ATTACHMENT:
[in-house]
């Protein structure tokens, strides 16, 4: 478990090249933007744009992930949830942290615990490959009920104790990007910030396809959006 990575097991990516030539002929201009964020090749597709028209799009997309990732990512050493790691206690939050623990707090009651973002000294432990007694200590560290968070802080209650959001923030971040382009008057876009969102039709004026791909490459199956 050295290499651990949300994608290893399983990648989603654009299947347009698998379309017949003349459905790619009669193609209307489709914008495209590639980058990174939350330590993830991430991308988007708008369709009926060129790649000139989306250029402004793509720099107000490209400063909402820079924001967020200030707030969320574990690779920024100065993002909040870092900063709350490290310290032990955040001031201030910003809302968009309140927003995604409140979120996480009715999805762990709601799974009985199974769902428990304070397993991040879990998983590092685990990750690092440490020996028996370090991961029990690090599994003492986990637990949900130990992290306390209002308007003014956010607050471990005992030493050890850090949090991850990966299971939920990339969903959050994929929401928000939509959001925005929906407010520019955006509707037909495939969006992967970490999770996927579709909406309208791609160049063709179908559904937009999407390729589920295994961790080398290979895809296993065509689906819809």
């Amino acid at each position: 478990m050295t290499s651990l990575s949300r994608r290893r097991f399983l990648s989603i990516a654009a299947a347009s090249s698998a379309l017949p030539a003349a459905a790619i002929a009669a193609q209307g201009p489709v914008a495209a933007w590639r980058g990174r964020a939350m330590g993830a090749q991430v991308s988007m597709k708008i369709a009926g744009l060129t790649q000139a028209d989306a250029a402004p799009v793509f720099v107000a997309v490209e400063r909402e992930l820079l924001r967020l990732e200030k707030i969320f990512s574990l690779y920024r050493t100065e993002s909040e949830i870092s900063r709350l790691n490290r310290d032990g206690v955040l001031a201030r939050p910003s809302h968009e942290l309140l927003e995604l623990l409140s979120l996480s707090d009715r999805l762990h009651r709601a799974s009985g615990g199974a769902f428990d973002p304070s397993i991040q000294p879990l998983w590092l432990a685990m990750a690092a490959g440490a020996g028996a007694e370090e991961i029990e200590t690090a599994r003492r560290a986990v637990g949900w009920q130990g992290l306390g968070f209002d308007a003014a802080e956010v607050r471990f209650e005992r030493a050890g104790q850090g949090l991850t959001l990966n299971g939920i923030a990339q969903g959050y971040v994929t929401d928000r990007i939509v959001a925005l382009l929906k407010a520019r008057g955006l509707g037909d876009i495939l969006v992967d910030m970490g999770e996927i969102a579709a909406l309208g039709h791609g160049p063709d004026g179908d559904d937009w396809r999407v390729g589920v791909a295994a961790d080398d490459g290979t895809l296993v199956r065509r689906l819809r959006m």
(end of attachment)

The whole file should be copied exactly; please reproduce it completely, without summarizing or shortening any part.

[in-house]
């Protein structure tokens, strides 16, 4: 478990090249933007744009992930949830942290615990490959009920104790990007910030396809959006 990575097991990516030539002929201009964020090749597709028209799009997309990732990512050493790691206690939050623990707090009651973002000294432990007694200590560290968070802080209650959001923030971040382009008057876009969102039709004026791909490459199956 050295290499651990949300994608290893399983990648989603654009299947347009698998379309017949003349459905790619009669193609209307489709914008495209590639980058990174939350330590993830991430991308988007708008369709009926060129790649000139989306250029402004793509720099107000490209400063909402820079924001967020200030707030969320574990690779920024100065993002909040870092900063709350490290310290032990955040001031201030910003809302968009309140927003995604409140979120996480009715999805762990709601799974009985199974769902428990304070397993991040879990998983590092685990990750690092440490020996028996370090991961029990690090599994003492986990637990949900130990992290306390209002308007003014956010607050471990005992030493050890850090949090991850990966299971939920990339969903959050994929929401928000939509959001925005929906407010520019955006509707037909495939969006992967970490999770996927579709909406309208791609160049063709179908559904937009999407390729589920295994961790080398290979895809296993065509689906819809």
């Amino acid at each position: 478990m050295t290499s651990l990575s949300r994608r290893r097991f399983l990648s989603i990516a654009a299947a347009s090249s698998a379309l017949p030539a003349a459905a790619i002929a009669a193609q209307g201009p489709v914008a495209a933007w590639r980058g990174r964020a939350m330590g993830a090749q991430v991308s988007m597709k708008i369709a009926g744009l060129t790649q000139a028209d989306a250029a402004p799009v793509f720099v107000a997309v490209e400063r909402e992930l820079l924001r967020l990732e200030k707030i969320f990512s574990l690779y920024r050493t100065e993002s909040e949830i870092s900063r709350l790691n490290r310290d032990g206690v955040l001031a201030r939050p910003s809302h968009e942290l309140l927003e995604l623990l409140s979120l996480s707090d009715r999805l762990h009651r709601a799974s009985g615990g199974a769902f428990d973002p304070s397993i991040q000294p879990l998983w590092l432990a685990m990750a690092a490959g440490a020996g028996a007694e370090e991961i029990e200590t690090a599994r003492r560290a986990v637990g949900w009920q130990g992290l306390g968070f209002d308007a003014a802080e956010v607050r471990f209650e005992r030493a050890g104790q850090g949090l991850t959001l990966n299971g939920i923030a990339q969903g959050y971040v994929t929401d928000r990007i939509v959001a925005l382009l929906k407010a520019r008057g955006l509707g037909d876009i495939l969006v992967d910030m970490g999770e996927i969102a579709a909406l309208g039709h791609g160049p063709d004026g179908d559904d937009w396809r999407v390729g589920v791909a295994a961790d080398d490459g290979t895809l296993v199956r065509r689906l819809r959006m």